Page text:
wireless vr

We’ve covered why we wanted wireless VR for our VR fitness workouts before. Imagine not tripping over a bundle of cords anymore. Imagine standalone headsets becoming more commonplace. And, imagine experiencing VR with your friends in the same room. We also knew HTC has already been developing the HTC Vive 2.0. Rumor has it that the project, codenamed “Oasis,” will feature wireless support. If this were true, it would not only improve upon the original HTC Vive, which has sold over 140,000 units, but also greatly benefit the VR fitness sphere. While the powers that be don’t have a definite timeline as far as release goes, current predictions say a cordless accessory for the original Vive will come out in 2017.

Setting the Precedent

wireless vr

Sony might have been the first to take VR to the mass market, but that doesn’t mean HTC is out of the competition. Though HTC sells in the high-end market, going untethered implies increased accessibility. A wireless headset would mean set up becomes less of a hassle. It also means a lower dependence on PCs. This increases the number of people who can use VR, and by extension, utilize VR fitness workouts. In a world where two-thirds of people with gym memberships don’t use them, accessibility is important.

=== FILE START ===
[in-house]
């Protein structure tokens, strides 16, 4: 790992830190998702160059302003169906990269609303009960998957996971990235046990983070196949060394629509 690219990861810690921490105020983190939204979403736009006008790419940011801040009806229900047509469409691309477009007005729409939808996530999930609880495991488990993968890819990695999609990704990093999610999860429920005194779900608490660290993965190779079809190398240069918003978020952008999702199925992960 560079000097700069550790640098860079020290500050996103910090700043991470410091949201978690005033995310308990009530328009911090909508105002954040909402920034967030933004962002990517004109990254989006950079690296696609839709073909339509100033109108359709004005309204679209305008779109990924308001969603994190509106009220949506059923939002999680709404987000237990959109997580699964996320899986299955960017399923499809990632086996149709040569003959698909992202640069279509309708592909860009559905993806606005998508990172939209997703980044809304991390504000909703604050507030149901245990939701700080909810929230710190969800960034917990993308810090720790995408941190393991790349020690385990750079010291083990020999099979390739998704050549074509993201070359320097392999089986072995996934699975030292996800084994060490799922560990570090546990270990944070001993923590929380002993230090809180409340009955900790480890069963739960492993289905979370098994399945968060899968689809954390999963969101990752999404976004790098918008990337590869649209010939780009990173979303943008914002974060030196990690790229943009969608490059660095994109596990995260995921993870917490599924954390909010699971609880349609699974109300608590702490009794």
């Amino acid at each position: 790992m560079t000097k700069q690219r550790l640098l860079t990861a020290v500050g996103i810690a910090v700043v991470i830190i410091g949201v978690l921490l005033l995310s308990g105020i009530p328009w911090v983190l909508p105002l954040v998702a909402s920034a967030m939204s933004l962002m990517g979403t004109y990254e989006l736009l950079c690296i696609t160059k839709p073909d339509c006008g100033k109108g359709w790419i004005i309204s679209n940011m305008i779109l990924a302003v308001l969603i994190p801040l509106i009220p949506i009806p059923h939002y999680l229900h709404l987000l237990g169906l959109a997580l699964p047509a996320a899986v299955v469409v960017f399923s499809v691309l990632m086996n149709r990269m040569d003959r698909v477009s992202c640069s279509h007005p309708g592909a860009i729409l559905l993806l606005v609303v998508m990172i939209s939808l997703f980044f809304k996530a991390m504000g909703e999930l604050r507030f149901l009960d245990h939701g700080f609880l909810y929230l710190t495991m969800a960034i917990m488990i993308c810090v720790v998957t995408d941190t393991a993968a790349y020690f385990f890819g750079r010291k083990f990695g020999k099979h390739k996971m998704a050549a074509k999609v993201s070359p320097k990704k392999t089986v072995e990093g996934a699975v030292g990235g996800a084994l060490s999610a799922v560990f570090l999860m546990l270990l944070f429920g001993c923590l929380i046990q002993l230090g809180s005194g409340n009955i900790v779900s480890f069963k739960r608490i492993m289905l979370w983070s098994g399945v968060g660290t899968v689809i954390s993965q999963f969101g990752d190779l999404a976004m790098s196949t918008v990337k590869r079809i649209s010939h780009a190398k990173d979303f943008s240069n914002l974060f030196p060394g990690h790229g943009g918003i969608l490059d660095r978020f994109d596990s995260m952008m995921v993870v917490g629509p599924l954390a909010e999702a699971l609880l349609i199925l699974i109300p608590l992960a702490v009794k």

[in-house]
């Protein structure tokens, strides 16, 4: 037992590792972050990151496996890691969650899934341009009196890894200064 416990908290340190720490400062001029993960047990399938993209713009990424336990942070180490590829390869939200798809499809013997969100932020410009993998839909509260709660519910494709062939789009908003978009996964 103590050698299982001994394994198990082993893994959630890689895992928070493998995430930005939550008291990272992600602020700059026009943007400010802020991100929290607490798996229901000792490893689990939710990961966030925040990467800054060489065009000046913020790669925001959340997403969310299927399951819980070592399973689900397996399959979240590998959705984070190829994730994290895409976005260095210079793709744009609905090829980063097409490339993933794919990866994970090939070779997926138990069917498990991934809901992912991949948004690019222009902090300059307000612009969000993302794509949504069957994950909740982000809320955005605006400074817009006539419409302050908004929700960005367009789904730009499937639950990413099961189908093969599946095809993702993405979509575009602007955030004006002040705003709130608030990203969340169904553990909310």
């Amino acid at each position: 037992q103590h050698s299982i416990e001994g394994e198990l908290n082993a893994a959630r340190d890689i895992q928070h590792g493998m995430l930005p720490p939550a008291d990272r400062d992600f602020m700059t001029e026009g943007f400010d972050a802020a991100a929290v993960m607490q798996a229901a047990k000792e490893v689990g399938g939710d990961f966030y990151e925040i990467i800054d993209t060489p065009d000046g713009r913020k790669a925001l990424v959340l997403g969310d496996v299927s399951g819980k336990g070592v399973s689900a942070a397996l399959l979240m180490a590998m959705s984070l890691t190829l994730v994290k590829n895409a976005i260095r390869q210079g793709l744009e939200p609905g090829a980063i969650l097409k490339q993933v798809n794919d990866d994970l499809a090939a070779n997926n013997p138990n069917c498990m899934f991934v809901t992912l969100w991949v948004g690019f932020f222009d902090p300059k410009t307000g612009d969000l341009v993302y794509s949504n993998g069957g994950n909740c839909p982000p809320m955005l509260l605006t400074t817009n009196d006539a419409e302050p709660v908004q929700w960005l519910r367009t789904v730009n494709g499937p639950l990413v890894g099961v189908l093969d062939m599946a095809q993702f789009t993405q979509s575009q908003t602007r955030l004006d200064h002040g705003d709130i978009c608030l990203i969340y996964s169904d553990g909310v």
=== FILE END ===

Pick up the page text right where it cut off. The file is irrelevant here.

If HTC Vive 2.0 does turn out to be wireless, and it’s successful, that might encourage other producers of VR technology to follow suit. There is a gap that divides the accessible yet simple VR apps that only require your phone and the higher-end experiences that need a headset and a PC. Wireless VR would bridge that gap for the consumers.

Not Sacrificing Quality

wireless vr

HTC wants to incorporate 4K resolution for project “Oasis.” Such a high resolution would be problematic if it caused a dip in frame rate, not to mention the effect it would have on battery life. While these are important things to keep in mind, it’s too early to tell how the HTC Vive 2.0 headset is going to fare in these departments. That doesn’t make them any less important, though, especially for VR fitness. Waiting in line at the gym is bad enough, but we don’t want that to be replaced by waiting for your headset batteries to charge up. We also want a smooth exercise experience without lag.

HTC’s vision for HTC Vive 2.0 is exciting. Given the success of the original headset, we can only wait to see what they’ve been working on.